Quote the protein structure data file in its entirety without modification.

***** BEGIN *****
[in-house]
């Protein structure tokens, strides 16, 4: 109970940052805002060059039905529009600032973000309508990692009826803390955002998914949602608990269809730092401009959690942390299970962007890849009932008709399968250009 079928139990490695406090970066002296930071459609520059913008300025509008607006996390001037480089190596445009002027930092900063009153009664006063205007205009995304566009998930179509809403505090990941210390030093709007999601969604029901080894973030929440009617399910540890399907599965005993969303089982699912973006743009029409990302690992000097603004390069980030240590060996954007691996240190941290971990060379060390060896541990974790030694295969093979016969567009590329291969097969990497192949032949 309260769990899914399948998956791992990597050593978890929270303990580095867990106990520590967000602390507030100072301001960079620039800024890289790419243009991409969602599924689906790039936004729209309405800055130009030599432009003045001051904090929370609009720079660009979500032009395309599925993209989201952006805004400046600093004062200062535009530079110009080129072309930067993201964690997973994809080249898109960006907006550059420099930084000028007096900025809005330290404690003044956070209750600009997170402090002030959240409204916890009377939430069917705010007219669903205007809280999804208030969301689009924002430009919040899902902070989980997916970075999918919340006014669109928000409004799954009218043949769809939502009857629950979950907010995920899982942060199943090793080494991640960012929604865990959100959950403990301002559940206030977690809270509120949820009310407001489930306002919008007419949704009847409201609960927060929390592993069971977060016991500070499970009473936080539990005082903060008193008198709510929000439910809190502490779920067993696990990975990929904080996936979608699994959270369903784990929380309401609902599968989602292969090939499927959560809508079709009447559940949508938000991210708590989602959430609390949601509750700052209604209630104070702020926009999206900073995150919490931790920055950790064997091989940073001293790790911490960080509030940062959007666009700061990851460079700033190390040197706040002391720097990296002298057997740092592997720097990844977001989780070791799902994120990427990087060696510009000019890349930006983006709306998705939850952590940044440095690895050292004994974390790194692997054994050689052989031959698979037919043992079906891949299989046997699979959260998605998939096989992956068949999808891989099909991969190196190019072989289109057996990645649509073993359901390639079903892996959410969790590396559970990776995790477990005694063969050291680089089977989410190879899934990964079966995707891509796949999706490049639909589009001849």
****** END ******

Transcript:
[in-house]
């Protein structure tokens, strides 16, 4: 109970940052805002060059039905529009600032973000309508990692009826803390955002998914949602608990269809730092401009959690942390299970962007890849009932008709399968250009 079928139990490695406090970066002296930071459609520059913008300025509008607006996390001037480089190596445009002027930092900063009153009664006063205007205009995304566009998930179509809403505090990941210390030093709007999601969604029901080894973030929440009617399910540890399907599965005993969303089982699912973006743009029409990302690992000097603004390069980030240590060996954007691996240190941290971990060379060390060896541990974790030694295969093979016969567009590329291969097969990497192949032949 309260769990899914399948998956791992990597050593978890929270303990580095867990106990520590967000602390507030100072301001960079620039800024890289790419243009991409969602599924689906790039936004729209309405800055130009030599432009003045001051904090929370609009720079660009979500032009395309599925993209989201952006805004400046600093004062200062535009530079110009080129072309930067993201964690997973994809080249898109960006907006550059420099930084000028007096900025809005330290404690003044956070209750600009997170402090002030959240409204916890009377939430069917705010007219669903205007809280999804208030969301689009924002430009919040899902902070989980997916970075999918919340006014669109928000409004799954009218043949769809939502009857629950979950907010995920899982942060199943090793080494991640960012929604865990959100959950403990301002559940206030977690809270509120949820009310407001489930306002919008007419949704009847409201609960927060929390592993069971977060016991500070499970009473936080539990005082903060008193008198709510929000439910809190502490779920067993696990990975990929904080996936979608699994959270369903784990929380309401609902599968989602292969090939499927959560809508079709009447559940949508938000991210708590989602959430609390949601509750700052209604209630104070702020926009999206900073995150919490931790920055950790064997091989940073001293790790911490960080509030940062959007666009700061990851460079700033190390040197706040002391720097990296002298057997740092592997720097990844977001989780070791799902994120990427990087060696510009000019890349930006983006709306998705939850952590940044440095690895050292004994974390790194692997054994050689052989031959698979037919043992079906891949299989046997699979959260998605998939096989992956068949999808891989099909991969190196190019072989289109057996990645649509073993359901390639079903892996959410969790590396559970990776995790477990005694063969050291680089089977989410190879899934990964079966995707891509796949999706490049639909589009001849």